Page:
8th Annual El Panteón de Sacramento
Día de los Muertos/Day of the Dead
Hope, Resistance y Amor
Hope, Resistance y Amor
Located at 2020 J STREET, SACRAMENTO, CA 95811. Parking lots located between J and K St / 20th and 21st St
OCTOBER 28 11AM – 10PM Saturday procession: 6PM
OCTOBER 29 8AM – 6PM Sunday Fashion show: 3PM
The Latino Center of Art and Culture presents the 8th Annual Panteón de Sacramento, a 48 hour two-day program celebrating Día de los Muertos on Saturday, October 28 and Sunday, October 31, 2017.
The Panteón de Sacramento (Sacramento's Cemetery) is an urban re-creation of Día de los Muertos that takes place in small village cemeteries throughout Mexico.
Día de los Muertos is a traditional Meso-American holiday dedicated to the ancestors; it honors both death and the cycle of life. In Mexico, neighbors gather in local graveyards to share food, music and fun with their families and extended community, both living and departed. In Sacramento, Día de los Muertos has been celebrated since the early 1970s, commensurate with the Latino Center of Art and Culture's (LCAC), formerly La Raza Galeria Posada (LRGP), founding in 1972.
This most personal of all Mexican holidays, Dia de los Muertos has become an international phenomenon in recent years, and acknowledges the belief that death is only another phase of life from which we both shrink from and celebrate. Whether in the day, or bathed in the light of the moon, upon entering Panteon de Sacramento one immediately feels that it is a place of memories and, the presence of those who have passed.
Dia de los Muertos is a very personal holiday and each family that celebrates it has their own unique traditions that they follow. It is a cathartic experience for the living as well as a time to honor and celebrate the lives of loved ones who have passed on to the afterlife. “The dead come to life in the memory of the living, who evoke their particular customs, tastes, virtues and defects (Orellana 1999:67).” Dia de los Muertos acquaints children to their ancestors as well as introduces the concept of death to children at an early age as a natural rite of passage. For adults it provides an opportunity for communal mourning. Emotions surrounding Dia de los Muertos can be somber as well as celebratory. It is a time to remember, honor and show respect to the departed. The colorful holiday serves as a reunion for the dead as well as the living.
LCAC will create a community altar for the public to place offerings. The public is invited to bring candles, photographs, bread, other foods, flowers, toys and other symbolic offerings for loved ones who have passed away.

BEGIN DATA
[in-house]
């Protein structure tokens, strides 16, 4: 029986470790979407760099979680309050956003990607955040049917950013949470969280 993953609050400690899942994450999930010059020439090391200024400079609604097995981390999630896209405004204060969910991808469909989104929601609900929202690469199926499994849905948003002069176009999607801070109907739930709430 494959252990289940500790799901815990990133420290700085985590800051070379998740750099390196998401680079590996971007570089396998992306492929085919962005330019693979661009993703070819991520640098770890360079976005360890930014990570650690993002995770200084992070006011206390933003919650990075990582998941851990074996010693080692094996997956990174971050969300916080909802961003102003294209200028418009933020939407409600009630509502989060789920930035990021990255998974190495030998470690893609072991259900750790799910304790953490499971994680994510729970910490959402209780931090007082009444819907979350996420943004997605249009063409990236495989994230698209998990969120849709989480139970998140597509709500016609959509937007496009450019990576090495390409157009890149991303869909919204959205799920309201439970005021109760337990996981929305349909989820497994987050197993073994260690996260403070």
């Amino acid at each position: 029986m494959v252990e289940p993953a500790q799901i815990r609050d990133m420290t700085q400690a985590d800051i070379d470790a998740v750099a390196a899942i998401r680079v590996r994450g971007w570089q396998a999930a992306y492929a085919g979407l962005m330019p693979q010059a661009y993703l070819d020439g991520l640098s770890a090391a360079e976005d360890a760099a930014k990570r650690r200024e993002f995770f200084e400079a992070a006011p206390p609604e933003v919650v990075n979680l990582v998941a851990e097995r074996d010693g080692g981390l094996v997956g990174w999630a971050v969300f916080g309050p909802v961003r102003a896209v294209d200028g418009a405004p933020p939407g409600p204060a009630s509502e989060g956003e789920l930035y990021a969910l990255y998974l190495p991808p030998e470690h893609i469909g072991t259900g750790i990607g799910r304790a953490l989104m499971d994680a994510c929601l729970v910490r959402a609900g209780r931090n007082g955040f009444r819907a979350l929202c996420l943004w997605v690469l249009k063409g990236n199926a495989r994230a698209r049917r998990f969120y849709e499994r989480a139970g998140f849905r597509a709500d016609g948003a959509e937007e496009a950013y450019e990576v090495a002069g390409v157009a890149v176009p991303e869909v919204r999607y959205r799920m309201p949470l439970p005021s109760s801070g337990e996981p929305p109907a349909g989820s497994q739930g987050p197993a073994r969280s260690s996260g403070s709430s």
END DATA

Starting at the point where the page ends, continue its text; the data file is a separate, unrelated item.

Marigolds or Cempazuchitl are known as the “flowers of the dead” and the pungent scent of the flower welcome the dead home after their long journey. These bright yellow and orange flowers are traditionally used to decorate altars and to adorn graves. The flowers are used to make wreaths and the petals strewn about to create a pathway to help the dead find their way back to the homes of their relatives and loved ones.
Personal items of the deceased such pictures, eye glasses, books, a favorite object or instrument may also be placed upon the altar to make the spirits feel welcomed. A wash basin along with soap, water, comb, and a towel are also placed upon the altar so that the spirits can wash up after their long journey home. The personal items selected make each and every altar a unique expression of the person being honored.
Calacas are popular skeleton figurines that are often sold in markets to decorate altars. Calacas figurines are favorites among children. “These toys are both for the dead and living children to play with. However, living children become acquainted with death by playing with them (Pomar 1995:28).” A calaca may be selected that is reminiscent of a certain profession or hobby that was once enjoyed by the deceased. They can often be found crafted into silly caricatures of smiling wrestlers, nurses, musicians, brides, dentists, cowboys or pilots heartily enjoying the afterlife.
Sugar Skulls are one of the most popular symbols of El Día de los Muertos. Although, they are made of sugar they are typically not eaten. Sugar Skulls are brightly decorated with frosting, sequins and colored foil. In Mexico they can be purchased from street vendors or bakeries or simply made at home. Typically, the name of a deceased individual is placed on the forehead of the sugar skull.
Pan de Muerto
Traditional foods are made such as pan de muertos; sweet bread that is baked especially for the holiday. The dough of pan de muertos can be shaped to resemble skulls then topped with brightly colored sugar. It can also been seen shaped into mounds with “bones” made from extra dough that decorate the top. Other foods are also left on the altar such as fruits and sweets for the spirits to enjoy. Traditional dishes such as mole or tamales may especially be prepared. Extra food is also left on the altars in honor of forgotten souls.